author = "Joanna Warin and Hibbin, {Rebecca Alison}",
year = "2016",
month = jan,
day = "4",
language = "English",
volume = "2",
pages = "7--14",
journal = "The International Journal of Nurture in Education",
issn = "2059-0458",

}

RIS

TY - JOUR

T1 - A study of nurture groups as a window into school relationships

AU - Warin, Joanna

AU - Hibbin, Rebecca Alison

PY - 2016/1/4

Y1 - 2016/1/4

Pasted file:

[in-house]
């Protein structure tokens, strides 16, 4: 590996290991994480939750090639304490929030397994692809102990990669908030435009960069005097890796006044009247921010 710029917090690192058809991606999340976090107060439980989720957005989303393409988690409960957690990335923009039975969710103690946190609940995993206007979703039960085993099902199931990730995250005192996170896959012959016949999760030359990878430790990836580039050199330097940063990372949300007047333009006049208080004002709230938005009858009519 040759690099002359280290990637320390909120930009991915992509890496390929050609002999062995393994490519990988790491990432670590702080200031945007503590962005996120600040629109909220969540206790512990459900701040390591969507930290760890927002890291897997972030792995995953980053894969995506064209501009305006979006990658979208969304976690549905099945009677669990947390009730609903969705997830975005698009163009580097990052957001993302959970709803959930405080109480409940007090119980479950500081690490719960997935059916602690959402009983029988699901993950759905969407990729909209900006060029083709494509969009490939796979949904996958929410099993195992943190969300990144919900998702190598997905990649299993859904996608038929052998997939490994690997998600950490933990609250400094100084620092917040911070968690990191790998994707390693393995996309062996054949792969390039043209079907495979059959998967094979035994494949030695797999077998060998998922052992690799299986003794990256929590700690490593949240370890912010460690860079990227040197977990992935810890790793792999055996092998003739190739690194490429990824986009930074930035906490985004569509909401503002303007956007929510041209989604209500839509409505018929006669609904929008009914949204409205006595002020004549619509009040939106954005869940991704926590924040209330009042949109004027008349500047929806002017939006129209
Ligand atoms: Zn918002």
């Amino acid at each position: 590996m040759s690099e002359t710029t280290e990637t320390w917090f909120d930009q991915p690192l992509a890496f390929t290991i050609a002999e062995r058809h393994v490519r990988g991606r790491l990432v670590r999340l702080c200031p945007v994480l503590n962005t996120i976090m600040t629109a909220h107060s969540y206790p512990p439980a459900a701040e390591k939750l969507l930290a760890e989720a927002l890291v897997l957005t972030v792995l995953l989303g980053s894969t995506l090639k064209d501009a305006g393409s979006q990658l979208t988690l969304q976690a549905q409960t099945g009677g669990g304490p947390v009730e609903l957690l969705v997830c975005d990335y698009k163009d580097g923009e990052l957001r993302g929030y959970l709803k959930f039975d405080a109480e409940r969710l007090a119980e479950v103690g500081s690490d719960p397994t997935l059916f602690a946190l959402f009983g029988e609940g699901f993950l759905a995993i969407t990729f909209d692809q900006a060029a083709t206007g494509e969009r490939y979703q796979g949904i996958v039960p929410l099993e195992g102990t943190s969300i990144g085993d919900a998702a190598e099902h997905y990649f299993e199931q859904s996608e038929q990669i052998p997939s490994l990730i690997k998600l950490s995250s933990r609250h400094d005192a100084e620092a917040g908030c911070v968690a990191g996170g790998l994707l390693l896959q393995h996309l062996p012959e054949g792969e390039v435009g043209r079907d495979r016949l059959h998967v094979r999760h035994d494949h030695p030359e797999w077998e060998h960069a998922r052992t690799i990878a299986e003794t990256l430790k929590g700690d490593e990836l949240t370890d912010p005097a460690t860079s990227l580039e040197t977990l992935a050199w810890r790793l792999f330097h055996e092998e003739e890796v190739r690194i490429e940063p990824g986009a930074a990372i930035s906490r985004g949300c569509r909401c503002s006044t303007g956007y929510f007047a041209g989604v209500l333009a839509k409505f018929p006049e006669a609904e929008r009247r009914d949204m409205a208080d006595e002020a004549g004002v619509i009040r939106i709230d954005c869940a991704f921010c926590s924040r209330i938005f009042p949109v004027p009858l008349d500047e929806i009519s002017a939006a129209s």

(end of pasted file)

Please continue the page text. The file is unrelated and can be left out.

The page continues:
N2 - This narrative account describes approaches to sanctions in primary school settings that also provide Nurture Groups, and the ways in which different approaches may be viewed as helpful or harmful to children’s behaviour and to Nurture Group provision. It draws from research conducted as part of a larger comparative Nurture Group study examining whole school aspects of NG provision in seven case study schools. The three most successful settings within the study had relationships at their core, and a de-emphasis on sanction systems. They had an ideological leaning away from any kind of ‘will to punish’, and a leaning towards social relationships and Restorative Justice. In contrast the least successful settings tended towards social control and sanction systems that provided a sharp contrast between the contexts of nurture and mainstream. Overall it is concluded that in order to avoid harmful and counter-productive effects, sanctions in schools need to be individualised and they need to make sense. In addition, they need to be proportional, non-confrontational and educational. Under these conditions sanctions do not preclude social engagement or represent a punitive and reactionary response. However, it is therelational ecology of the school that dictates whether a punitive strategy of control, or anurturing strategy of ongoing social engagement is sought overall. Nurture Groups can provide us with a useful way to model complementary aspects of Restorative Justice, as both NG and RJ philosophies are based on a will to develop, maintain, repair and sustain attachments.